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Oyster Festival!


images-2 I’m a sucker for local food-based small town events. So meet me at the 1st annual Wareham Oyster Festival this Sunday in Wareham, of course, which is in eastern Massachusetts.  (Info here.)

The festival will feature Wareham and other regional oysters, live music and artisans, as well as paddle boats and kayak rides on the beautiful Wareham River. Finish up your day at any restaurant along the oyster trail map — all serving oyster dishes. It’s here. (Gala tomorrow here. Read about the speaker series here.)
Tides out oyster farming.
(Busy oyster farmers out there, But better pictures are promised!)

Below are some fun oyster facts from farmer Aaron Brochu, owner and oyster farmer at Big Rock Oyster. He’ll be running one of the raw bars in Wareham at the Oyster Festival, where you’ll notice me (look for the redhead) slurping down oysters till I can’t anymore. (And clams of course too.)

So what’s the story with varieties?
These days, all east coast oysters, with rare exceptions, are the same variety, generally called the American or Eastern Oysters. So their distinctive flavor comes not from their variety but from their location, their terroir, literally giving them a taste of place. Aaron says his are tad saltier than most regional oysters with a clean taste that comes from tide turning over twice a day. (I look forward to tasting them.)

images-4Big Rock Oyster will be providing many of the festival’s oysters
Aaron Brochu started his business in 1999 when he says there weren’t many oyster farmers in the area. His beds are in Crowes Pasture in Dennis, a conservation area in Cape Cod Bay, where he raises 4-5 million oysters on 3 acres. (Yes, it’s packed.)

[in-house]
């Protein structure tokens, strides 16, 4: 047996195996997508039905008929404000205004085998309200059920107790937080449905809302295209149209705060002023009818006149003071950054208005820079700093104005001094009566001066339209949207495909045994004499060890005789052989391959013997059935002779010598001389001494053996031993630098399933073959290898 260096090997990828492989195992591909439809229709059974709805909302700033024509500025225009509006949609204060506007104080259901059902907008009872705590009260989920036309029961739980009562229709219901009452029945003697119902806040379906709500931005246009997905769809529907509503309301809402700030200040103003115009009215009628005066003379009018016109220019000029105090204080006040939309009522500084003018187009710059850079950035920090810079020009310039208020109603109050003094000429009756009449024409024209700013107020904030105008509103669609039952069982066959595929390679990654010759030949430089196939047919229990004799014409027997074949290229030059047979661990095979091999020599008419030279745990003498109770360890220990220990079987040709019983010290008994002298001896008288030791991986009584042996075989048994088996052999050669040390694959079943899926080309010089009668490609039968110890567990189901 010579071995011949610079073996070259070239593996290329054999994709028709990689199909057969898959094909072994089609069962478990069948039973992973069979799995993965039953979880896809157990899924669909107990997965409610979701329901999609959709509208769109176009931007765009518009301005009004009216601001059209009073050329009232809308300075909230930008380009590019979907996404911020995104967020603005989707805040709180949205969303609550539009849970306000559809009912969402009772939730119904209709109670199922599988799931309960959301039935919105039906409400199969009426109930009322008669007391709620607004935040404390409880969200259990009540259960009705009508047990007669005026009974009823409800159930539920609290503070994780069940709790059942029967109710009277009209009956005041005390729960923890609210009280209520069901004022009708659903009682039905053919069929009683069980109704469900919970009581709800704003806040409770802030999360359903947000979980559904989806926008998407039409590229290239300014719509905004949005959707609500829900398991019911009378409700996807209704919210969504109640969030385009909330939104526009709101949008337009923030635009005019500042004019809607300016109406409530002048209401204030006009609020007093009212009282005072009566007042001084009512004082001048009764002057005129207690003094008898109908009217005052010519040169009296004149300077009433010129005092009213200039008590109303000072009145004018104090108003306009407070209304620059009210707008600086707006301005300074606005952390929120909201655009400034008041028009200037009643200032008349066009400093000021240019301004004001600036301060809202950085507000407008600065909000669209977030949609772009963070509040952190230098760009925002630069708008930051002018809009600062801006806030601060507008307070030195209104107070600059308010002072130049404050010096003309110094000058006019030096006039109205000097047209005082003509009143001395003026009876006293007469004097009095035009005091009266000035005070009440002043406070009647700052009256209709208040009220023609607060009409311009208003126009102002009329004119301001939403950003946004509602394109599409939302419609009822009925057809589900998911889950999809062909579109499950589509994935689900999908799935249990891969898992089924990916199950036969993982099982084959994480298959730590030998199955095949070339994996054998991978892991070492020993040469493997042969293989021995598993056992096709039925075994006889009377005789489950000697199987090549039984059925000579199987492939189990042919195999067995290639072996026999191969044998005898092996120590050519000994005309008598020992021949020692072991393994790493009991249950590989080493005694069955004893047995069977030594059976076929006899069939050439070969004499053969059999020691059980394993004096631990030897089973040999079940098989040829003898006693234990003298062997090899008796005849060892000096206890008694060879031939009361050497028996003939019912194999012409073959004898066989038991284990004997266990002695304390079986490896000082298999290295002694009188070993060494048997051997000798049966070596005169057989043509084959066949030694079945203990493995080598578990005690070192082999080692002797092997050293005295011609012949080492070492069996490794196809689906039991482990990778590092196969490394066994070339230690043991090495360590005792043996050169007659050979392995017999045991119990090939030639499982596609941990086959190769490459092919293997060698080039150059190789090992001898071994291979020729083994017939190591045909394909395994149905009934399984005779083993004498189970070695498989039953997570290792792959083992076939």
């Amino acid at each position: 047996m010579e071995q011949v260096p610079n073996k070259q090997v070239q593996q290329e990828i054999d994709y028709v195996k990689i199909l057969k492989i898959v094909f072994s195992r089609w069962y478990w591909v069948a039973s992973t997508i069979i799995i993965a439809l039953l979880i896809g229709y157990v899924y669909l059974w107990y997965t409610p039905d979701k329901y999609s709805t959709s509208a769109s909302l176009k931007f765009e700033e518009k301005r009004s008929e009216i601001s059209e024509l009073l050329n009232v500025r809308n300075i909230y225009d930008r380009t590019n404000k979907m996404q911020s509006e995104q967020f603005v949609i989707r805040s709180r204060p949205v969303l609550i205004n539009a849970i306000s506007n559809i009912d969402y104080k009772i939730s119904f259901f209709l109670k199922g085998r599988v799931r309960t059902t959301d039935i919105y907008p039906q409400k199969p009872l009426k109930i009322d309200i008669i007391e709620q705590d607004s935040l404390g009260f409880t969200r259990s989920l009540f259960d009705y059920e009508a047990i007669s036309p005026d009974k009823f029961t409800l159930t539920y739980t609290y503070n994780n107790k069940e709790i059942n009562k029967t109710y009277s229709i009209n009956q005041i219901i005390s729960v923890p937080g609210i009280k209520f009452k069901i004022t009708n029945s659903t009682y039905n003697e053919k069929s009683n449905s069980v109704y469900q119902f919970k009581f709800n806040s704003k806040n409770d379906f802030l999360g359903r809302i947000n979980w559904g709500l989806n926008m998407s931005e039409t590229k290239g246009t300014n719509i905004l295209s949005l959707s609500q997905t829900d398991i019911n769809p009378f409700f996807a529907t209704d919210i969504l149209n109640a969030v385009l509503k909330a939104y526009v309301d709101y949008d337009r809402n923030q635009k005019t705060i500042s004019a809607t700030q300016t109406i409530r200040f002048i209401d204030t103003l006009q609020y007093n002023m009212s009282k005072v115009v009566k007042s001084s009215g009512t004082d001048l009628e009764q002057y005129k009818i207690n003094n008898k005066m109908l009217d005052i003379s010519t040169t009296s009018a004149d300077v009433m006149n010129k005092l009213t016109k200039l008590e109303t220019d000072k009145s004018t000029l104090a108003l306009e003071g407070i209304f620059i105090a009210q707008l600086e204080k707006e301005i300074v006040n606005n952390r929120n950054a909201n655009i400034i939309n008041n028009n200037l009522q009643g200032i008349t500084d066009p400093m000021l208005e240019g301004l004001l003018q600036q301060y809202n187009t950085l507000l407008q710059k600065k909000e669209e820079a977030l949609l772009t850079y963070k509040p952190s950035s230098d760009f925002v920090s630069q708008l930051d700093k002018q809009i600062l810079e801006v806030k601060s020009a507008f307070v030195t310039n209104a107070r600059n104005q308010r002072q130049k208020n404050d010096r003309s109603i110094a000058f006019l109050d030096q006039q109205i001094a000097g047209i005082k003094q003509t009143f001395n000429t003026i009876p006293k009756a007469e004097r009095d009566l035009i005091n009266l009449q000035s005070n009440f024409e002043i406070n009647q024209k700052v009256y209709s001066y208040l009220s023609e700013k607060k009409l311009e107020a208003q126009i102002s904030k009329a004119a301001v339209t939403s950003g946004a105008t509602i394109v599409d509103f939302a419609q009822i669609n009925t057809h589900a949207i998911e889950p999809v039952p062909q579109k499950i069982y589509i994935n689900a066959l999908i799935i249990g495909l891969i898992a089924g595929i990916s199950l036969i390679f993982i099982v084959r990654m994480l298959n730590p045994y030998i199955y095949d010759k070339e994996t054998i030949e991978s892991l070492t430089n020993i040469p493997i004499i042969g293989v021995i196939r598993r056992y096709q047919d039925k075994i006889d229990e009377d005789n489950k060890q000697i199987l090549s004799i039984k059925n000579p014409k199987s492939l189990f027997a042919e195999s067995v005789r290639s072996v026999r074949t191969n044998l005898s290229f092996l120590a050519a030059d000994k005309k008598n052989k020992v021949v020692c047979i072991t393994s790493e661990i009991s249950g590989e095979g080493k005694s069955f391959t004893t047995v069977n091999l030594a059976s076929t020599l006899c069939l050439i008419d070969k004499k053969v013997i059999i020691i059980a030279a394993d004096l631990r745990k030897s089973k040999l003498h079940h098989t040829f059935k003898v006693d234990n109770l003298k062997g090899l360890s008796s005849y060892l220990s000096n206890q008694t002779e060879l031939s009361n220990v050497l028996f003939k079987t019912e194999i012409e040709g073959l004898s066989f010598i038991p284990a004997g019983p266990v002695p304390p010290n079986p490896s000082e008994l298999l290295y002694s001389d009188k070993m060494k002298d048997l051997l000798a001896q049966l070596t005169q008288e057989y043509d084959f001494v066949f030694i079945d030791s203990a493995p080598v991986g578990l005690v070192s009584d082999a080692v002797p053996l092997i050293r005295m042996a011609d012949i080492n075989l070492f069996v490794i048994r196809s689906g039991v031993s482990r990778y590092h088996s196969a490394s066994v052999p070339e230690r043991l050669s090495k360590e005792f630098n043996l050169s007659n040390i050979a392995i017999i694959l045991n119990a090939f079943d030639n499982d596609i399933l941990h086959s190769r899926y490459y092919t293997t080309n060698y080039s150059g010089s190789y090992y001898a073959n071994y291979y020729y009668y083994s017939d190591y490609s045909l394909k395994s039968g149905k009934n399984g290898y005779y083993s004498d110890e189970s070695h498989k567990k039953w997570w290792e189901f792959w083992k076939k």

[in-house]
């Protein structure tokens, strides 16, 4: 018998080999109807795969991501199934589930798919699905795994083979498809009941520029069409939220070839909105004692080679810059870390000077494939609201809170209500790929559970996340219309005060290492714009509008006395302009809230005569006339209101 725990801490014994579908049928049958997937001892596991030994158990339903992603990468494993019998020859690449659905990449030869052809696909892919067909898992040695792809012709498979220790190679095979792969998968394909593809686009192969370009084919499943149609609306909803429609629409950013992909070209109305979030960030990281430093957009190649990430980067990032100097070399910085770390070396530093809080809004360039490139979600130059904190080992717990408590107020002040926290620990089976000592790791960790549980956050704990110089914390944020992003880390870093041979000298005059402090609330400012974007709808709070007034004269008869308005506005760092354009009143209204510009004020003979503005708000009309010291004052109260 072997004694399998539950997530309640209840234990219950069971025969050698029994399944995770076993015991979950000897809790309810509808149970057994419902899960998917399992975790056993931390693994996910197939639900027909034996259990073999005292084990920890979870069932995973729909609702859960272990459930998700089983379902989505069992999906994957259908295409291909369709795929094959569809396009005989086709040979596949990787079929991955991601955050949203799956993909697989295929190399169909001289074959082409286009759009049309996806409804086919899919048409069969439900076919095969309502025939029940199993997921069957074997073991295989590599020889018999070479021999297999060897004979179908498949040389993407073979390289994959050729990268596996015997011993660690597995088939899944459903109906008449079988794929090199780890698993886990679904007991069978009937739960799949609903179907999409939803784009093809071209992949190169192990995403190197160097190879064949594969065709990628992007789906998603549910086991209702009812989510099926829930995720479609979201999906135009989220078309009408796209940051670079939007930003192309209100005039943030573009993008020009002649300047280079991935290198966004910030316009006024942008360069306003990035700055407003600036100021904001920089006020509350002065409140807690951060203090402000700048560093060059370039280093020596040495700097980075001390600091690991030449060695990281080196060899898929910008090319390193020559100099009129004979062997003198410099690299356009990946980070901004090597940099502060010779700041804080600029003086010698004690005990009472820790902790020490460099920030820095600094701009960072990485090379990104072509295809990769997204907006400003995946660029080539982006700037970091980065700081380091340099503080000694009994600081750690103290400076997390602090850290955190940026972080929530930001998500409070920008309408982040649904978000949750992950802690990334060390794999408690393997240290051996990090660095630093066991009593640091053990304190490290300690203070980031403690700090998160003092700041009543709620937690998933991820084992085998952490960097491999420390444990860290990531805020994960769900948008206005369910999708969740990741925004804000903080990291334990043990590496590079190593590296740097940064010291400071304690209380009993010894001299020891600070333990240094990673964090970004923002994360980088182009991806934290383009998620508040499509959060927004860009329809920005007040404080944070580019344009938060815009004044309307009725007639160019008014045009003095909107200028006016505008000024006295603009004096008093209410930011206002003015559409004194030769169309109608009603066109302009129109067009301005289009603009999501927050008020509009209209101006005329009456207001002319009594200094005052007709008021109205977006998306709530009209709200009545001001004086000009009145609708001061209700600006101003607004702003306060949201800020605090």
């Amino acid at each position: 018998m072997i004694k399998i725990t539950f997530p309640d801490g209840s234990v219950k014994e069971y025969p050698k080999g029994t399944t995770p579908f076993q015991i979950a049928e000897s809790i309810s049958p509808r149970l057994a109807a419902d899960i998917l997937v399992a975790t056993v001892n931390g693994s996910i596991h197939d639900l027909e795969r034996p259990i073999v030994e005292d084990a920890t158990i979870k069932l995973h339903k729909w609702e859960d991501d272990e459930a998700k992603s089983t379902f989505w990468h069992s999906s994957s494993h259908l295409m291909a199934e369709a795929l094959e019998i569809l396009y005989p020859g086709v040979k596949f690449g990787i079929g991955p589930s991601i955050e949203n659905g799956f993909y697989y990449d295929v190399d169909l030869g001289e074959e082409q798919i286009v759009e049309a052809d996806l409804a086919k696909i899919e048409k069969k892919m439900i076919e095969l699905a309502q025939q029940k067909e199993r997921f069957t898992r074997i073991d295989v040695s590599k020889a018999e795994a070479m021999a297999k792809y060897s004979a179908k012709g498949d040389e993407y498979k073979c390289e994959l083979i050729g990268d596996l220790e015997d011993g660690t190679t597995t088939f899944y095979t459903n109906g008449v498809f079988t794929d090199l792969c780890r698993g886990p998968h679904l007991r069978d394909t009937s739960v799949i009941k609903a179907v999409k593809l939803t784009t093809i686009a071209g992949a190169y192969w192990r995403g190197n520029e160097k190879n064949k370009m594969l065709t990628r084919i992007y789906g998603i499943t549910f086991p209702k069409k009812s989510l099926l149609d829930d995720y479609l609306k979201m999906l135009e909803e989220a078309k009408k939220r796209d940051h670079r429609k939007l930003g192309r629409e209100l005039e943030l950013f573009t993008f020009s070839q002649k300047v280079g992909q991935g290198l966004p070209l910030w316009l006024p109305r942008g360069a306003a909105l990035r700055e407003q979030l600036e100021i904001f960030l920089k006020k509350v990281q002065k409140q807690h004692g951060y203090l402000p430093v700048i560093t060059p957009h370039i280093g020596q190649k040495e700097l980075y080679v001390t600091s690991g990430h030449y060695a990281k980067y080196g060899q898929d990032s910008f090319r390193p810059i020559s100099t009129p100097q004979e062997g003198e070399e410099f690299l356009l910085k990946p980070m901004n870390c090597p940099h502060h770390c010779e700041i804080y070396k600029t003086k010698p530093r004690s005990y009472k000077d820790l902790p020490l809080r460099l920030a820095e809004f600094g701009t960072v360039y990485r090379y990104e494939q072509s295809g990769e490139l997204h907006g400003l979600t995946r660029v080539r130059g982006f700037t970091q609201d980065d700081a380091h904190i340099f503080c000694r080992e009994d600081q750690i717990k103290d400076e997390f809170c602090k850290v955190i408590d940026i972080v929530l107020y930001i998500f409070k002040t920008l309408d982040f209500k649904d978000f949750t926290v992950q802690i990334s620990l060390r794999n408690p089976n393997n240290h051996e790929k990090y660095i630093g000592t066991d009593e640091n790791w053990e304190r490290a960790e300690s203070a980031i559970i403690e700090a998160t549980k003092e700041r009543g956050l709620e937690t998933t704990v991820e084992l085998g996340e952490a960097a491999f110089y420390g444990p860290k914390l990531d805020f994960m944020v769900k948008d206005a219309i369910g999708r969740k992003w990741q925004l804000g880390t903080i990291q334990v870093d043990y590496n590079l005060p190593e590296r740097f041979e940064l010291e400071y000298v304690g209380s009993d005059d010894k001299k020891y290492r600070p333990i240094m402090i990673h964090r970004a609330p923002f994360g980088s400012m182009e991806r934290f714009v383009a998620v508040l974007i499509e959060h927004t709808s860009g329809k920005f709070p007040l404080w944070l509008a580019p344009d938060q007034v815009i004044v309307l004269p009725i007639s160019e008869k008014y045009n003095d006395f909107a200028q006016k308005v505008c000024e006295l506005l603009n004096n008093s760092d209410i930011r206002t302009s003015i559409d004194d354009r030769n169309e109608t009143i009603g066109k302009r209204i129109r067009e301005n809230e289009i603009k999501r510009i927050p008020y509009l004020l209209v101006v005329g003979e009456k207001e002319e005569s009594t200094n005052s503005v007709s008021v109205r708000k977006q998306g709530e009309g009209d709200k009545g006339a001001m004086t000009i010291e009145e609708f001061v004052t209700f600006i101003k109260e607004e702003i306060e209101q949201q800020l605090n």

How do you farm oysters?
Aaron starts with baby oysters bought from a hatchery. Then the process is straightforward: Oysters are moved as they get bigger, first to mesh bags, then aqua trays and later to wire mesh cages.(The bigger the mesh the bigger they grow.)

In Dennis, the tide is such that these oysters spend lots of time out of water. So, strange as it sounds, trucks drive between the beds, using people and machines to cull and sort oysters by size. (Oysters grow better when they room with those the same size so they are all sucking water in and out similarly.) The oysters grow to edible size on this farm in 2 to 2-1/2 years, although in places where they’re in the water more, they grow much faster.

Today Aaron has 15 employees who work in 3 sections — farming, wholesaling and delivery. Meet the farmers here.

images-7How eco-friendly are oysters?
Oysters are nature’s water filters, each cleaning up to 15 gallons a day. Most carbon in the atmosphere is sucked into the sea. But oysters reduce some of it, using carbon to help build their shells.

Why is is hard to start up and/or expand oyster beds?
Aaron says one reason is: Oyster farming is always on prime real estate — oceanfront. Wealthy folks who live on the ocean are not interested in having their view obscured with commercial farming.


From the Wall Street Journal. Not the typical oyster farmer, Jim Ferry moved from consulting, choosing outdoor life as a part-time worker at Big Rock Oyster. Video here.

Oysters with the last of the apples in a tart mignonette here.





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